Pension plans, in contrast to health and insurance plans, were normally funded and eventually had to be. But before that requirement took hold, companies had wide latitude as to how much, if anything, they would contribute in any given year. Consequently, a lot of the pain related to pensions could be pushed into the future if that's the way management wanted it.
    Last edited by ptif219; 11-12-10 at 03:10 PM.

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    Re: AARP Raises Costs for Employees' Insurance Plans

    Quote Originally Posted by ptif219 View Post
    Wrong!! The unions have so abused power and have become so political that the workers no longer want or respect unions
    As have corroprations. Who salaries have gone up more, CEO's or working men and women?

    AUSTAN GOOLSBEE: I think the world vests too much power, certainly in the president, probably in Washington in general for its influence on the economy, because most all of the economy has nothing to do with the government.

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    Re: AARP Raises Costs for Employees' Insurance Plans

    Quote Originally Posted by ptif219 View Post
    Wrong!! The unions have so abused power and have become so political that the workers no longer want or respect unions
    Do you have anything to say that has even a smidgen of the subject that you are quoting? Which was “decline of the middle-class “.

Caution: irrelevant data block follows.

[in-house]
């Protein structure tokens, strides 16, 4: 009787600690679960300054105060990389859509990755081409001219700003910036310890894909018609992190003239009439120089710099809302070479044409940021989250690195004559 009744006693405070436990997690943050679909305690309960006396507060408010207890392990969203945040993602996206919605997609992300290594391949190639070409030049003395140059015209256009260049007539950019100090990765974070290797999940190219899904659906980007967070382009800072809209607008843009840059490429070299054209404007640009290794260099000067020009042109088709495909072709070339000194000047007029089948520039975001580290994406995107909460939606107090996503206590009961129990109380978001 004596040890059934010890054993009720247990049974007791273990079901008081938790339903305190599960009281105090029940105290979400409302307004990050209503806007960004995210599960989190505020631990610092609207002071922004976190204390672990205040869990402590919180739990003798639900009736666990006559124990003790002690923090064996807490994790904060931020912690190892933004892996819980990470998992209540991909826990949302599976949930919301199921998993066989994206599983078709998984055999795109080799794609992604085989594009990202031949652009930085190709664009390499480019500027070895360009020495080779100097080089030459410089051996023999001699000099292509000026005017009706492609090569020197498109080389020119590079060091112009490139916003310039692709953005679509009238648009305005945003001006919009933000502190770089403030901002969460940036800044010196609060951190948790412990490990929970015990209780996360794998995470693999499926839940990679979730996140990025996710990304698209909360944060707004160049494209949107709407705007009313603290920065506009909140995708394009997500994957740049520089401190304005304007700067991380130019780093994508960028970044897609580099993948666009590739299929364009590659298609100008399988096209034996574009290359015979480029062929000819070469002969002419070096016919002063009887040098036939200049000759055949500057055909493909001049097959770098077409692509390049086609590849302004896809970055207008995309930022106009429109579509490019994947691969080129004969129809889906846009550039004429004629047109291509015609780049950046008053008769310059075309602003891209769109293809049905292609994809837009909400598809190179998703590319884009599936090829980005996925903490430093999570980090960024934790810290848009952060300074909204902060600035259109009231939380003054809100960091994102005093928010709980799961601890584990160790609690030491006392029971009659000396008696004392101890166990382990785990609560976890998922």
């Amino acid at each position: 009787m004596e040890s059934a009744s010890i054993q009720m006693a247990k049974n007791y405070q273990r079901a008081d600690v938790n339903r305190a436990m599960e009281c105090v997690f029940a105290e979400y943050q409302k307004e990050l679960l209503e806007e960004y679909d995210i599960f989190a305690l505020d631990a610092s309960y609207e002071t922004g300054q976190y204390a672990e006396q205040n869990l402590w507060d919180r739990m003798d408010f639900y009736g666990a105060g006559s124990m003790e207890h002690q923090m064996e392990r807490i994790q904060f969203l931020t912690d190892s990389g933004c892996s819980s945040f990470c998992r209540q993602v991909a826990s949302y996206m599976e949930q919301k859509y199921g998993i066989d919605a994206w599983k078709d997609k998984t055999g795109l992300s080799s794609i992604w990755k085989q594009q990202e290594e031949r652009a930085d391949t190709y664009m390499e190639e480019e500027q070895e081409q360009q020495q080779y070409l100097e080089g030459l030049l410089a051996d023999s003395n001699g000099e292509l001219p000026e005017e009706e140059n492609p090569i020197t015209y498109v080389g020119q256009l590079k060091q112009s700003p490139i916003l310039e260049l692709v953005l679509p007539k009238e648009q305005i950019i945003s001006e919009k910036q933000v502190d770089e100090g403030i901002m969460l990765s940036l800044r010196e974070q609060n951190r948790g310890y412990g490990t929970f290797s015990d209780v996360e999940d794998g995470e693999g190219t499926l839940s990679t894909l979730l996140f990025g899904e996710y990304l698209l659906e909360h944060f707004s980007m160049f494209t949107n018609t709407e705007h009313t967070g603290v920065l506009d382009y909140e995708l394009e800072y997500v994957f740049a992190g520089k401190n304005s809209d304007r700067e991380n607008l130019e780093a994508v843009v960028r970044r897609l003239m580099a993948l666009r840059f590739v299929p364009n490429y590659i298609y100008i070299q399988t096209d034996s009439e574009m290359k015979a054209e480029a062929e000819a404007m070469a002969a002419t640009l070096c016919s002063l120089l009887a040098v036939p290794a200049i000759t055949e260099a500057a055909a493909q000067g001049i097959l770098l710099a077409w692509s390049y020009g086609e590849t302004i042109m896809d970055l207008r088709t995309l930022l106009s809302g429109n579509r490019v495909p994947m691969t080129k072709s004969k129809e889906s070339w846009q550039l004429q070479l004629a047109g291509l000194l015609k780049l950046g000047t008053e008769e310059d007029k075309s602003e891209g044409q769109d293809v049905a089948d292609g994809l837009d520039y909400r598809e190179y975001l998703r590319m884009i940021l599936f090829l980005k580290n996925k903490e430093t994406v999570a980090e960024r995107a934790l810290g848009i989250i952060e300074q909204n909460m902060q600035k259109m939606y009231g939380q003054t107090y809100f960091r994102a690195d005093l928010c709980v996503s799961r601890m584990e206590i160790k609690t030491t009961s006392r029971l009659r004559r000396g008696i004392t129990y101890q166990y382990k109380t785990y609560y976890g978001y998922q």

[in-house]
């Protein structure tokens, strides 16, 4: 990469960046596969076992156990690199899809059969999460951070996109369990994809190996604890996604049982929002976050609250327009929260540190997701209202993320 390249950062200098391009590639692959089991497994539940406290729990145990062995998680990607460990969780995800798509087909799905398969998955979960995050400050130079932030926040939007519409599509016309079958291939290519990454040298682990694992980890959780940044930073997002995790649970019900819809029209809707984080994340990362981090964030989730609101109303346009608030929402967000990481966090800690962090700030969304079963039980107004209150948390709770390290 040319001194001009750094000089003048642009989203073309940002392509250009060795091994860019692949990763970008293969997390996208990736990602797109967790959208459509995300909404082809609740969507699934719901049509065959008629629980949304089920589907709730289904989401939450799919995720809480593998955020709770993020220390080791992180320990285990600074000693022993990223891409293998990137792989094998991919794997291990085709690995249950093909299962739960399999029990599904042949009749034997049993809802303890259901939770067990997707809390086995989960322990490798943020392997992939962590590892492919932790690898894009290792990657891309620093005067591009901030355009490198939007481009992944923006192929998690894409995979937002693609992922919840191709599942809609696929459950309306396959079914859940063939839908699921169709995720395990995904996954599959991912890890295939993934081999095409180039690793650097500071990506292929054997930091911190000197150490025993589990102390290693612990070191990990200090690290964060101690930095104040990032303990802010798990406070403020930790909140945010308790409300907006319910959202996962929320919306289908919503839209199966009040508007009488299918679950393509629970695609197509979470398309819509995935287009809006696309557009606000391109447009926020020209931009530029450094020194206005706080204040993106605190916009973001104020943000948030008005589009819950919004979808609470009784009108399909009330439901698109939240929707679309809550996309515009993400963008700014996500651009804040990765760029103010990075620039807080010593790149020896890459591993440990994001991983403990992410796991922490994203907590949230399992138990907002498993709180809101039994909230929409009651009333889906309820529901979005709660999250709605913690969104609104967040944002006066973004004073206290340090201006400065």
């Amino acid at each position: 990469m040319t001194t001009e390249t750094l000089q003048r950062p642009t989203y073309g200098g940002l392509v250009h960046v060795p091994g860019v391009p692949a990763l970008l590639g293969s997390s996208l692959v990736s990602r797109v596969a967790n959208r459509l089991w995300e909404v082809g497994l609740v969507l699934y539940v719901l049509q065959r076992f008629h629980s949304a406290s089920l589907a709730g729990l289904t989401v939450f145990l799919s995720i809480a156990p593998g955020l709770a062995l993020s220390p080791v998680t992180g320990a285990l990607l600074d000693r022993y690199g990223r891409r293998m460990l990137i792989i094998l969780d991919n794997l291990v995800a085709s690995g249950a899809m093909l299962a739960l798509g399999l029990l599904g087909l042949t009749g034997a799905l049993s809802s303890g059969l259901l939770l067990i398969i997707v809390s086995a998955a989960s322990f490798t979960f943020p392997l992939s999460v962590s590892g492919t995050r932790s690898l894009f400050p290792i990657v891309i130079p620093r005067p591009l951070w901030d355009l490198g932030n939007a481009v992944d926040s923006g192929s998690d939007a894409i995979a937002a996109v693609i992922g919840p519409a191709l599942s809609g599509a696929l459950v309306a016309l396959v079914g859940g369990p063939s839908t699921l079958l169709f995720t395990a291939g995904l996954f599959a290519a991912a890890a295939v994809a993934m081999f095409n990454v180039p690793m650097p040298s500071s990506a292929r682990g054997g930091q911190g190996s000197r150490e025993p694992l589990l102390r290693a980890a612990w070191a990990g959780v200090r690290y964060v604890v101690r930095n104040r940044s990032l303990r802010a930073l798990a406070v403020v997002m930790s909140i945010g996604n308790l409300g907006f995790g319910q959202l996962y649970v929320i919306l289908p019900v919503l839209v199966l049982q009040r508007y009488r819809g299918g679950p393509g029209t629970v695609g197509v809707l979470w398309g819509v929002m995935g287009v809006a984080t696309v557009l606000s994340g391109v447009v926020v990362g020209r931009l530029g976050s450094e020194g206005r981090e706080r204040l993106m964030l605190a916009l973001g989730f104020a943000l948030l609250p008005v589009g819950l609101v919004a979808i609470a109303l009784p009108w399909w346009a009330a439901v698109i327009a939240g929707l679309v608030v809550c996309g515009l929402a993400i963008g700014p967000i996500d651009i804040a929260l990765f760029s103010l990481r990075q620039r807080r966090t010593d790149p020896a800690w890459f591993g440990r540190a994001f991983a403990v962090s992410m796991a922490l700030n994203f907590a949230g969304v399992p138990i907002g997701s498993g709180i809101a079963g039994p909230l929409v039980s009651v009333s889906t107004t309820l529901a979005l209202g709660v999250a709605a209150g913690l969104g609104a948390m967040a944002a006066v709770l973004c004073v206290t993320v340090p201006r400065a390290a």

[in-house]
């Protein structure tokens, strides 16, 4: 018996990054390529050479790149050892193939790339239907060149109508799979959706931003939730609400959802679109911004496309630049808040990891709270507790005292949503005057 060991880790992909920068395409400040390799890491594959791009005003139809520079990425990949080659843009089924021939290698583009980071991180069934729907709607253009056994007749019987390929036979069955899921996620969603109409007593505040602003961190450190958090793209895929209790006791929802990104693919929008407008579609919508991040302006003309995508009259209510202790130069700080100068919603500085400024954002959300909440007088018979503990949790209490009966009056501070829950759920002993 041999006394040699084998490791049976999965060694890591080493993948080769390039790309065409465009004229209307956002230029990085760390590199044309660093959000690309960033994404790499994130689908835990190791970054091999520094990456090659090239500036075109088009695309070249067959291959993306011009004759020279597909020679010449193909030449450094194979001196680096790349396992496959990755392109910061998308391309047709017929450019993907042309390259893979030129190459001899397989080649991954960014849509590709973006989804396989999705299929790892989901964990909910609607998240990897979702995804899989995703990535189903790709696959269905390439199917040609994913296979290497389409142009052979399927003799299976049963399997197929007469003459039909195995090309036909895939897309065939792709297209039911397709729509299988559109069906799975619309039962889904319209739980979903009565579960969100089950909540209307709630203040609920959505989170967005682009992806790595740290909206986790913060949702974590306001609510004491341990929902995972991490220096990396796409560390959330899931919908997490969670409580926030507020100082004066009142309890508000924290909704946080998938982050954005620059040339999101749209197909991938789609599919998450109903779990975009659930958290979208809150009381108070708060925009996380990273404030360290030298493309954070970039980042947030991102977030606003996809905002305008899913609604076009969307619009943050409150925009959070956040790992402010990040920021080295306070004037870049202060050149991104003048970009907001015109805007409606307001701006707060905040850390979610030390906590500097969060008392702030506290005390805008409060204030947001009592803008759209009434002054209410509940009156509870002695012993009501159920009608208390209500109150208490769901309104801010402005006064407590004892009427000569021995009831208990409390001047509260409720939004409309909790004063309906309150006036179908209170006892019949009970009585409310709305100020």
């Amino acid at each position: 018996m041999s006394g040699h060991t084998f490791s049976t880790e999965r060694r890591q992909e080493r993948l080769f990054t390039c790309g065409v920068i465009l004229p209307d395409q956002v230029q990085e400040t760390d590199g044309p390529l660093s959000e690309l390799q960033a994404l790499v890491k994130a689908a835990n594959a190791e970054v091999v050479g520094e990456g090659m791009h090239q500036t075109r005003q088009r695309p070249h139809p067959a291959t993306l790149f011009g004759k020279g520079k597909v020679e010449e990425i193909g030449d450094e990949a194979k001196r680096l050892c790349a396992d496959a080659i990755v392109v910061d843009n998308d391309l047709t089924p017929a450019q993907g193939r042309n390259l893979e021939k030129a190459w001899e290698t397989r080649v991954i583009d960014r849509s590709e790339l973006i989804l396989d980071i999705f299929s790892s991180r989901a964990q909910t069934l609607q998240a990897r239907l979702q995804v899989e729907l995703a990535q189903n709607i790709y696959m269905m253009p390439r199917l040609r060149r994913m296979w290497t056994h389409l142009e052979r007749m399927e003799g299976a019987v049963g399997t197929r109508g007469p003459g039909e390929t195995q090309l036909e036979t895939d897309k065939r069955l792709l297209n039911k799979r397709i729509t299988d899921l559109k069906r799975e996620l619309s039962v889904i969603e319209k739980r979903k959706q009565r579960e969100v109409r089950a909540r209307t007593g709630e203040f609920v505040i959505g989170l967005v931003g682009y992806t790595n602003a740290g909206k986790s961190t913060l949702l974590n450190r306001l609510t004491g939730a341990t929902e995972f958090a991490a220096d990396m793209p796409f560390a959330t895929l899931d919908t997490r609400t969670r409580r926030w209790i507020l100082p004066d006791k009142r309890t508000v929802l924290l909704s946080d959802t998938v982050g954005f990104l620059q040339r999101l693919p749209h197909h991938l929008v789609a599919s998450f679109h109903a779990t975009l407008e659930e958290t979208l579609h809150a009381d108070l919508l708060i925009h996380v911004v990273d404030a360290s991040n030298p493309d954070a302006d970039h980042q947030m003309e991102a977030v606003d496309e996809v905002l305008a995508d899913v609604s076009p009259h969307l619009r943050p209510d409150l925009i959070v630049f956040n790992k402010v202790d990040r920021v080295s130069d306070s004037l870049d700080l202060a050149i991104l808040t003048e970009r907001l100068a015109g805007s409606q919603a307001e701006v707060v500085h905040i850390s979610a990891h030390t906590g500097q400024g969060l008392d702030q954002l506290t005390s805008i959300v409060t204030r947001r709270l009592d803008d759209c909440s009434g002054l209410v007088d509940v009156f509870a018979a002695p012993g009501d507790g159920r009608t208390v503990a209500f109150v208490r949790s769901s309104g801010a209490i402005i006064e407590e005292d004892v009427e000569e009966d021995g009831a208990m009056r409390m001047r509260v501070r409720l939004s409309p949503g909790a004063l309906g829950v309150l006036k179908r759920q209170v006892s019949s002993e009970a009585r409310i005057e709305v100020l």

The haggardness of poverty is everywhere seen contrasted with the sleekness of wealth, the exhorted labor of some compensating for the idleness of others, wretched hovels by the side of stately colonnades, the rags of indigence blended with the ensigns of opulence; in a word, the most useless profusion in the midst of the most urgent wants.Jean-Baptiste Say

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    Re: AARP Raises Costs for Employees' Insurance Plans

    Quote Originally Posted by Boo Radley View Post
    As have corroprations. Who salaries have gone up more, CEO's or working men and women?
    Read my link the management took a cut

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    Re: AARP Raises Costs for Employees' Insurance Plans

    Quote Originally Posted by donc View Post
    Do you have anything to say that has even a smidgen of the subject that you are quoting? Which was “decline of the middle-class “.
    Read the link